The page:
- Category: Practical Pantry
- Published: Sunday, August 14, 2016
- Written by Debra Caffrey
The grocery store wants you to spend as much money as possible. You may not realize it, but supermarkets spend a ton of money each year working with industry analysts and consumer data specialists to track shoppers and develop algorithms and other strategies to increase consumer spending. This goes way beyond impulse candy bars at the checkout and giving out free samples. The marketing analysts have carefully tapped into every one of your senses as a shopper so that they may increase how much you’re willing to spend on products. These marketing strategies are more like magic tricks, ensuring the shopper doesn’t even notice how every single detail of a grocery store is thoroughly set up for the very reason of maximizing spending. Make no mistake about it – nothing is by accident! As a consumer, it’s important that you are aware of these strategies, so you can keep a clear head while grocery shopping and not be lured into spending more than you need to. Here are some of the most common approaches supermarkets employ to seduce you as a consumer:
- Meandering Aisles: Years ago, grocery stores were composed strictly of straight rows of aisles with specific categories. Have you noticed that many now have smaller, more broken up aisles and zigzagged displays? This is not an accident. Stores would rather have you meander around casually rather than lapping through long aisles. The purpose is to get you a little “lost” and create the illusion that you’re in a bountiful marketplace to browse through leisurely rather than just running an errand with purpose. The goal? To get you to spend more time in the store, which will ultimately lead to more spending.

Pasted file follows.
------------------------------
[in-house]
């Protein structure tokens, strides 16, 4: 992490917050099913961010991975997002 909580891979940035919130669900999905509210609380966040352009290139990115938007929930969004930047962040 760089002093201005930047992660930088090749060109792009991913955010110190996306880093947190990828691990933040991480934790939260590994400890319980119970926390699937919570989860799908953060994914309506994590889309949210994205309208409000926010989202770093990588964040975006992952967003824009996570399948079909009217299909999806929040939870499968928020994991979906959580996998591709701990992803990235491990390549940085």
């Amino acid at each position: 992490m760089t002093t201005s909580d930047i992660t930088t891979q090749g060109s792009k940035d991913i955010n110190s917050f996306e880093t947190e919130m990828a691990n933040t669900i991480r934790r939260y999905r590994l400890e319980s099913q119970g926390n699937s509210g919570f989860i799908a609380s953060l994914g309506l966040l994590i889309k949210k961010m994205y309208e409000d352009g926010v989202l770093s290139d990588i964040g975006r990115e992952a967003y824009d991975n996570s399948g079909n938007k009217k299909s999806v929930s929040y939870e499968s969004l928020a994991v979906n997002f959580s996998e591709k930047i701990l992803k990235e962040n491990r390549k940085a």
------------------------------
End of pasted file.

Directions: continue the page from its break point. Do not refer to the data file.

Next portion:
- End Cap Confusion: An endcap is a product display placed at the end of an aisle. Most consumers believe that this the go-to spot for items on sale, but this is not always the case. Items are strategically placed here to get your attention, not because the item has the cheapest price.
- Appealing smells and sights in the front: Supermarkets deliberately manipulate your senses when you first enter the store. Placing baked goods, delicious smelling rotisserie chicken, and colorful produce towards the entrance of the store activates your salivary glands and makes you more likely to purchase more. Even placing fresh flowers in the front is a marketing strategy that has been shown to put consumers in a good mood, which increases the likelihood that they will purchase more.
- Cross promotions: Cross promotion takes place when supermarkets will place like items that pair well together in the same display. For instance, having a refrigerated basket of fresh mozzarella next to tomatoes in the produce section so the consumers will more likely pick up both at the suggestion that they will make a nice caprese salad. While this isn’t an entirely bad idea, it’s something to be mindful of. You’re much more likely to buy that more expensive dip if it’s placed right next to the potato chips rather than all by itself in the dairy aisle.